ORIGIN OF THE CHURCH
In this short treatise, we will try to explain the origin of the Church, both historically and Biblically. Through use of the writings of the fathers of the Church, the Sacred Scriptures, and just plain common sense, we will take a step by step approach to this important subject. We will first show how the Bible is the book of the Catholic Church, while all other Christian denominations are Churches of the Book! Our next step will then be to show how the Church was founded by Jesus Christ and has since grown into the structure we know and recognize today as the Catholic Church. Third, we plan to show the divine command given it by our Lord to promulgate all of His teachings throughout the whole world from Sacred Scripture itself.
Before we discuss the "origin of the Church," we must first explain the "Origin of the Bible." The question always arises in respect to the Church (the "Church" in this treatise will always refer to the Catholic Church, unless otherwise noted) "Where can you find that in the Bible?". Therefore, we will address this issue first.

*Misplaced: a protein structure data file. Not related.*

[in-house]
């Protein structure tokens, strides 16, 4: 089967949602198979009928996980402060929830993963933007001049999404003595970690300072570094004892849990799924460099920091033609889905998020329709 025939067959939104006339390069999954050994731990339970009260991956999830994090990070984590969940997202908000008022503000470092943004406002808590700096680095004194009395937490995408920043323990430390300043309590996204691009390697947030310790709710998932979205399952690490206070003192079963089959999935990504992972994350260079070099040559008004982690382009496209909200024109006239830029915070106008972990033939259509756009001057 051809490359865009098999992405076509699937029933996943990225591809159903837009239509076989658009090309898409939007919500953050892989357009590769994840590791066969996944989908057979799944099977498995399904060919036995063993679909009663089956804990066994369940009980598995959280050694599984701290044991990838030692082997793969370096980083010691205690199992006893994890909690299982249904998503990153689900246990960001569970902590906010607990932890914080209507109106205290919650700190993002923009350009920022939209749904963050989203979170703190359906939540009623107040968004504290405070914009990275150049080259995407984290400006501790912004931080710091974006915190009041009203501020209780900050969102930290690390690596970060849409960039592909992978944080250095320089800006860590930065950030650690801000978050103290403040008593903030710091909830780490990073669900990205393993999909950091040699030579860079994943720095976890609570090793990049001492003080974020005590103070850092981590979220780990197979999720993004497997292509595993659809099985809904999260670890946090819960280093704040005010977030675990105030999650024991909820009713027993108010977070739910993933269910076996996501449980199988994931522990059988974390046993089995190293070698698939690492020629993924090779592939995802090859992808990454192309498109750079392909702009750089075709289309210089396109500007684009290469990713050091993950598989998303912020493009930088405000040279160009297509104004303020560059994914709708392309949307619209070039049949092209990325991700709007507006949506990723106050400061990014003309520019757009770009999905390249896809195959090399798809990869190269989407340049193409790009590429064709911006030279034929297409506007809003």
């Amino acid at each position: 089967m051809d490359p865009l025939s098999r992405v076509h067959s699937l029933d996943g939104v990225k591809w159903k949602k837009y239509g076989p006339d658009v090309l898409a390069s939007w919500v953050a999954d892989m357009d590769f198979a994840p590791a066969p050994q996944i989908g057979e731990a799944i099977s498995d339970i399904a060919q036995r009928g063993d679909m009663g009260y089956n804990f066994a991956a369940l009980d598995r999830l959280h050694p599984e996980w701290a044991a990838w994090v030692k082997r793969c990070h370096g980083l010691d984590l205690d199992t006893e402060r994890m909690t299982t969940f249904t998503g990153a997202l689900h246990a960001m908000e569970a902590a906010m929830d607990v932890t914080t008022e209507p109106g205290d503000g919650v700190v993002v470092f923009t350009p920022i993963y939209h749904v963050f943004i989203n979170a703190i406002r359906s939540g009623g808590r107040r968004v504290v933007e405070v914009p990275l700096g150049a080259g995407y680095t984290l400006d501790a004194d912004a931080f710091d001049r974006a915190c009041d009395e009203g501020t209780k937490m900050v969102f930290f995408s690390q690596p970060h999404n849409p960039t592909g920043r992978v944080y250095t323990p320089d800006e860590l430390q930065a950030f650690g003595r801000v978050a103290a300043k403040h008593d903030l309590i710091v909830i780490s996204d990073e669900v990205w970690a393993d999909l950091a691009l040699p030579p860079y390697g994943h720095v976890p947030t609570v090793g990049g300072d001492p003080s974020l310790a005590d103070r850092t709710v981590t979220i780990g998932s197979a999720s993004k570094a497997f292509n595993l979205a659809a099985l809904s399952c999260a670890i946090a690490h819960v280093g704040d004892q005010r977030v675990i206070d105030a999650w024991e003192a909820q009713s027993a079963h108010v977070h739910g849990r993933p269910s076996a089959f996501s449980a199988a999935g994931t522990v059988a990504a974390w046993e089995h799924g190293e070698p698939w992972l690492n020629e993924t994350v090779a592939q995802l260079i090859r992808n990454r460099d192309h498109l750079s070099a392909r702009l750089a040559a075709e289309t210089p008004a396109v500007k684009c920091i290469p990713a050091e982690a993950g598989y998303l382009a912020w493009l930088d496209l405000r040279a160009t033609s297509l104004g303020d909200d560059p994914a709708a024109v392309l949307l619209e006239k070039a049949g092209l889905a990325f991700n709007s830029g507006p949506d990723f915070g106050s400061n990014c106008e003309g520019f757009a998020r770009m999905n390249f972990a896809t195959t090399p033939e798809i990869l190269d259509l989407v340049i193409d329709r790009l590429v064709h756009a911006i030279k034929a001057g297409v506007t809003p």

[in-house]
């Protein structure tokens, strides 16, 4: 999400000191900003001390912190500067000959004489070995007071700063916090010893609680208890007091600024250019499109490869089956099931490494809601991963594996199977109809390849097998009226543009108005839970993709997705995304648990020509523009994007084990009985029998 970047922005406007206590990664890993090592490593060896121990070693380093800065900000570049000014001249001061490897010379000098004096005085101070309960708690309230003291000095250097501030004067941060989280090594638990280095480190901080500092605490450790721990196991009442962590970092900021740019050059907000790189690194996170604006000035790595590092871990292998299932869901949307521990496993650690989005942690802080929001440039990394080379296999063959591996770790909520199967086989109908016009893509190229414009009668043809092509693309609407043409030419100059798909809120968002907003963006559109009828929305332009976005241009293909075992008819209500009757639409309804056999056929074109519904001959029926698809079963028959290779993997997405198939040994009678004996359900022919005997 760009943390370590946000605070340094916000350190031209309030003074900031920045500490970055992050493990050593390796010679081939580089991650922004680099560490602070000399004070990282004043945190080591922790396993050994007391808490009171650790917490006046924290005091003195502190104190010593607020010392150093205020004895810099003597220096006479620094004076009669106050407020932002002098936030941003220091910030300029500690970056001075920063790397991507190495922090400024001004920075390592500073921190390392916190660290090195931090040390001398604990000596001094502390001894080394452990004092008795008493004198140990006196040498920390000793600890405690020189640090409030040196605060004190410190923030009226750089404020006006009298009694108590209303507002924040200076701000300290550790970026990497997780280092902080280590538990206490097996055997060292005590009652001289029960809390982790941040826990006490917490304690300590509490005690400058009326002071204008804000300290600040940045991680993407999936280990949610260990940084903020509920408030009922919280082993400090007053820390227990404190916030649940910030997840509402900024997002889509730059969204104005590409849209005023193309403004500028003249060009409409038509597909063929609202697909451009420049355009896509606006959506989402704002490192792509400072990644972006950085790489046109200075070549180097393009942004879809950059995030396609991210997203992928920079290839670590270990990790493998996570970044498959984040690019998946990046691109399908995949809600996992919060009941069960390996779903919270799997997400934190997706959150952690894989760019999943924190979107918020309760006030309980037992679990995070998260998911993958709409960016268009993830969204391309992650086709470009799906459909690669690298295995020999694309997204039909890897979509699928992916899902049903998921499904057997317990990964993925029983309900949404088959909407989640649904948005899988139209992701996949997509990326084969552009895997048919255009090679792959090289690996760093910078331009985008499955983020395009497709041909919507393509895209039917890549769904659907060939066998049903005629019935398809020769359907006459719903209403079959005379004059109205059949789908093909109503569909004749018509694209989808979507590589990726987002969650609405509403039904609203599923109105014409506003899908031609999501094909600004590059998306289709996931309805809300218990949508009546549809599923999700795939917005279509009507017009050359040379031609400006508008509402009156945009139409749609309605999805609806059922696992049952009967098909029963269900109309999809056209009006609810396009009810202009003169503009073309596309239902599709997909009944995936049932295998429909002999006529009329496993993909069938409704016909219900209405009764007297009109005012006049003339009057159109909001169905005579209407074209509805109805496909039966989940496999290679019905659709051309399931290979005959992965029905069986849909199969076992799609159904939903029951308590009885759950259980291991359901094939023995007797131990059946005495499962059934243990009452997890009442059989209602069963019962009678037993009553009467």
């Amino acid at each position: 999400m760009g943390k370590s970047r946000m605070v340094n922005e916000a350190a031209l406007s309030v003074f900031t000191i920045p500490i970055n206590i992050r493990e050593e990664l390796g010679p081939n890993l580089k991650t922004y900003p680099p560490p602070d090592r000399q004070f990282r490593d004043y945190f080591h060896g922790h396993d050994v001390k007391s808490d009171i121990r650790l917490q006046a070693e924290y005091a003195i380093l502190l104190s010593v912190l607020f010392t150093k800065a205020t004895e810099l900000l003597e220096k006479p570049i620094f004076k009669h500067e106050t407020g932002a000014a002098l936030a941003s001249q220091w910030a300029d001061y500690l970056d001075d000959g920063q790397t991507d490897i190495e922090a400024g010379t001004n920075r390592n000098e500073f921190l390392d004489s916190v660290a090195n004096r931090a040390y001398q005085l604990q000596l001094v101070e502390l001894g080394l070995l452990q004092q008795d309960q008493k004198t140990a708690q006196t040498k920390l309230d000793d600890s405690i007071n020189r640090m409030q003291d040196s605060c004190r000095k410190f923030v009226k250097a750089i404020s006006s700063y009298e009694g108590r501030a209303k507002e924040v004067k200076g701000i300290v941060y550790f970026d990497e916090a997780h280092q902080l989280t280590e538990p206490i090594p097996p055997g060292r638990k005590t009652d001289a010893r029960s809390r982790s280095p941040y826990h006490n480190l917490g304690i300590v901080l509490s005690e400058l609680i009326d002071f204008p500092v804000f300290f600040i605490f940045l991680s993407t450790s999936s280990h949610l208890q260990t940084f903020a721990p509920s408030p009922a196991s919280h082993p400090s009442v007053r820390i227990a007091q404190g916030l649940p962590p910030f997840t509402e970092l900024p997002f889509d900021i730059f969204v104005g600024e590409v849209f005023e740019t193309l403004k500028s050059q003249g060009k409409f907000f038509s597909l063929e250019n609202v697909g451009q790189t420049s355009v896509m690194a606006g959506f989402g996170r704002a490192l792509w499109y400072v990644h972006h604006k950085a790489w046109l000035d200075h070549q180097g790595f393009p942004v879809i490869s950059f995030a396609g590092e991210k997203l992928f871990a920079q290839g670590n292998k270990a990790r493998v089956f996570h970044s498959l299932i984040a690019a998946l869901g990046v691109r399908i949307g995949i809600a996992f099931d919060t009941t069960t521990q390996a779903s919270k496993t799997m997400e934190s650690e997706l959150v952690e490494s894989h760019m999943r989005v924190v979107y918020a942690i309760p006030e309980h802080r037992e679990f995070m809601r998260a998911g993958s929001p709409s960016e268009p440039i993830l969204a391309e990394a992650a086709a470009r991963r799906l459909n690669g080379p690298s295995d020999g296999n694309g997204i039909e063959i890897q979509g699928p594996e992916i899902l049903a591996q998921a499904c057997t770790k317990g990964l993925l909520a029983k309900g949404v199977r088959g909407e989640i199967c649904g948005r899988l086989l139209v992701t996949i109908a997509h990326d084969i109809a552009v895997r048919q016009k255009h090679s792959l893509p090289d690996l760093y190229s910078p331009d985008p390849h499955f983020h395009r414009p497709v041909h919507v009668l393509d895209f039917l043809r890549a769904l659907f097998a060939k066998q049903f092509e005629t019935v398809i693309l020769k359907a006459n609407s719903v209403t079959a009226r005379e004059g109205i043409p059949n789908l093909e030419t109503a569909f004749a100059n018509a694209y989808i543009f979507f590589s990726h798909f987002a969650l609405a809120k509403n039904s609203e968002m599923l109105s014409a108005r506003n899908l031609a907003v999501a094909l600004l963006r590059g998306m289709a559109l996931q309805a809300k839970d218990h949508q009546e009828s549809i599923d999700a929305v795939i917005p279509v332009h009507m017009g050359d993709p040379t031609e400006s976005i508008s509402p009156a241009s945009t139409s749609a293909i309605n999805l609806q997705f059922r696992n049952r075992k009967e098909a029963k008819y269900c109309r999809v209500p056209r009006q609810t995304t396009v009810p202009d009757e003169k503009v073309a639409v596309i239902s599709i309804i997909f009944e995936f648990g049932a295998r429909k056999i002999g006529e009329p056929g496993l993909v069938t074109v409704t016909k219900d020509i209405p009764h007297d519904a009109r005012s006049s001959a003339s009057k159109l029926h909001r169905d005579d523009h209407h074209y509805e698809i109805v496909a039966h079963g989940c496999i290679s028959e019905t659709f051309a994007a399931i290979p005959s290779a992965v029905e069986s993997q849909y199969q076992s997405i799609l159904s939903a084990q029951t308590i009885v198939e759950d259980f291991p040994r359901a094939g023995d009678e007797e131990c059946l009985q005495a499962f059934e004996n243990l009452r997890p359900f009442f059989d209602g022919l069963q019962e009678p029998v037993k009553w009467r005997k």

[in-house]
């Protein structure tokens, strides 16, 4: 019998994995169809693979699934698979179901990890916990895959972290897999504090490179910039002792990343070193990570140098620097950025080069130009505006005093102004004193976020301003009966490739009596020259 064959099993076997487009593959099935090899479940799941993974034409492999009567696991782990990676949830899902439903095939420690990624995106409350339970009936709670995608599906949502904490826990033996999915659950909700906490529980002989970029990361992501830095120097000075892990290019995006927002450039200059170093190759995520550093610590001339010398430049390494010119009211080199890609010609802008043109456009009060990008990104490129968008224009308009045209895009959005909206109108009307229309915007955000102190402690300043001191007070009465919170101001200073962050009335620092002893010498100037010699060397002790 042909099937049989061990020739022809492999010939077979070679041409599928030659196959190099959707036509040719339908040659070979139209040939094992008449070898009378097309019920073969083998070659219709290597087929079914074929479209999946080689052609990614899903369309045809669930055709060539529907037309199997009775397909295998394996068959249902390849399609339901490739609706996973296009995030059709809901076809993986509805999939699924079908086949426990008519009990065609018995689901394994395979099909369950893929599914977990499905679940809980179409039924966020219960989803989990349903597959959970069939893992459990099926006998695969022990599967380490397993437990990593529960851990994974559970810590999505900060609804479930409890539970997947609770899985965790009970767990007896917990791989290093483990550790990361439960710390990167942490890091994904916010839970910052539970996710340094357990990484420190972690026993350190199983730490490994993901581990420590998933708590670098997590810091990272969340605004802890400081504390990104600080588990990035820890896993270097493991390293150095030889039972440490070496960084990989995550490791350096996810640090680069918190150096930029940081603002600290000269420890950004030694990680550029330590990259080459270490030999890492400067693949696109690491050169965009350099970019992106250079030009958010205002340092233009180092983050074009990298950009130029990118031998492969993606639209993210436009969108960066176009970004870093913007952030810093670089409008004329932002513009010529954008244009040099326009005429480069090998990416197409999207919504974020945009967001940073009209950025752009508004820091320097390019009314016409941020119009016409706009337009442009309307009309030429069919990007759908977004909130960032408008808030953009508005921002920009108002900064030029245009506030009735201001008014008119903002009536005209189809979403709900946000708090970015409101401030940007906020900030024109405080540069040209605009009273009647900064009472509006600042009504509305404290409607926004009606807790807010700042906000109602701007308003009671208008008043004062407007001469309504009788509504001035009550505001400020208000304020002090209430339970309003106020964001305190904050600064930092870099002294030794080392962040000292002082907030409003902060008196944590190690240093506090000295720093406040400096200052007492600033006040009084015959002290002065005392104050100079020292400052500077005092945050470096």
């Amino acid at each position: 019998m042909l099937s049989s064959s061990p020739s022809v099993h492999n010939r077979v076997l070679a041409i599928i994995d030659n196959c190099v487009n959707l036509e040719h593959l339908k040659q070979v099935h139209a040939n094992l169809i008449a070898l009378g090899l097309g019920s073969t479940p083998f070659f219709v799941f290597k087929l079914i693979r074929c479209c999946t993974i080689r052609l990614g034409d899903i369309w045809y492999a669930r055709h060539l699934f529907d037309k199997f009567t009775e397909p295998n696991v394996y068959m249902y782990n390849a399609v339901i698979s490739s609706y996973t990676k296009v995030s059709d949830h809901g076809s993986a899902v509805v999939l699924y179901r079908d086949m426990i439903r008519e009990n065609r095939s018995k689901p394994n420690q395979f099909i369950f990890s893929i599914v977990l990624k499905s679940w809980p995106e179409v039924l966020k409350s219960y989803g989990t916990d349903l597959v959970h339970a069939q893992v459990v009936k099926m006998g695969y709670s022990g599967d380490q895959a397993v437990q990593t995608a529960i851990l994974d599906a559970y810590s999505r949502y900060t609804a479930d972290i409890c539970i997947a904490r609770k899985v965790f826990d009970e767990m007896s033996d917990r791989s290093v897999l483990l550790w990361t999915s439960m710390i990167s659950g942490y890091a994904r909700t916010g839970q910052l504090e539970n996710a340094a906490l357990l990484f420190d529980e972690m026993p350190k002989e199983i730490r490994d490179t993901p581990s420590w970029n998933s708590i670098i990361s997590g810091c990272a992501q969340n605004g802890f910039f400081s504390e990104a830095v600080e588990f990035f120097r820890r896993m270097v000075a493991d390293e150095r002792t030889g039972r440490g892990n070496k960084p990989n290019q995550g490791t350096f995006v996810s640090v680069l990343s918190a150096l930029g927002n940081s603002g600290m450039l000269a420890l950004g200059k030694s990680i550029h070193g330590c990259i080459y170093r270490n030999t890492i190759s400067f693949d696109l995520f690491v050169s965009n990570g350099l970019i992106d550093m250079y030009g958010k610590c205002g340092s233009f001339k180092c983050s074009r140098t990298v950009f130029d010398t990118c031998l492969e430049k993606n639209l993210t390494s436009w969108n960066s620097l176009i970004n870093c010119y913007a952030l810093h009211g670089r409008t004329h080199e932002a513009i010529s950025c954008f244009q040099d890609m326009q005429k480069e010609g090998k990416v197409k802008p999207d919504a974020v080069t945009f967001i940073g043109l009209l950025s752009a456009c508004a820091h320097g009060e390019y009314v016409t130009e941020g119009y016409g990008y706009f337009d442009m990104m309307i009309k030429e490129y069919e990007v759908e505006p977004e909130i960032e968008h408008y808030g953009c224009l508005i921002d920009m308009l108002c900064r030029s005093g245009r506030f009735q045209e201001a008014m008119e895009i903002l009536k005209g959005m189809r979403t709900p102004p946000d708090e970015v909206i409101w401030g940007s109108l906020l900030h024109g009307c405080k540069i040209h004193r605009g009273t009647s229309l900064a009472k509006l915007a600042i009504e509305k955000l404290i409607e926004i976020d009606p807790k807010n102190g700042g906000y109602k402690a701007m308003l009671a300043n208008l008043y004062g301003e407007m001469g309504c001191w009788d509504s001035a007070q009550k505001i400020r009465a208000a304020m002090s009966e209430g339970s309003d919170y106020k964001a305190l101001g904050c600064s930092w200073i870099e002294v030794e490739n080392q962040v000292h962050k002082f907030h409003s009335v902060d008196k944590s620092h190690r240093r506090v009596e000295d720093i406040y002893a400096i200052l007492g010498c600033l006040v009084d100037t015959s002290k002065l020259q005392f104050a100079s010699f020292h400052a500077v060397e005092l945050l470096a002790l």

It is a historical fact that the Church at the Council of Carthage in 397 A.D., through the influence of St. Augustine, settled the Canon (or collection) of New Testament Scriptures. This decision was sent to Rome to be ratified by the Pope, and it was thus becoming binding on all Catholics. From that day forward we see all Christians adhering to the same canon for New Testament writings. Why did I bring up this point? Simply because 397 A.D. is approximately 367 years after the death and resurrection of our Lord and Savior Jesus Christ. Thus the Church had been established and growing rapidly despite a unified canon of Scripture!! Sure there were various books and manuscripts floating around, and indeed, some were being read at Mass, but there were also spurious writings that did not make the canon, and yet some held they were Apostolic. And we need to remember that the first 400 years after Christ are not the same as today. The literacy rate among adults in those times was abysmal. Few adults could read, let alone write. As a result of this problem, the Church had to proclaim the Gospel orally from the pulpits. And the Church grew in spite of the fact that few could practice the ‘private interpretation' so prevalent in today's ‘new' churches.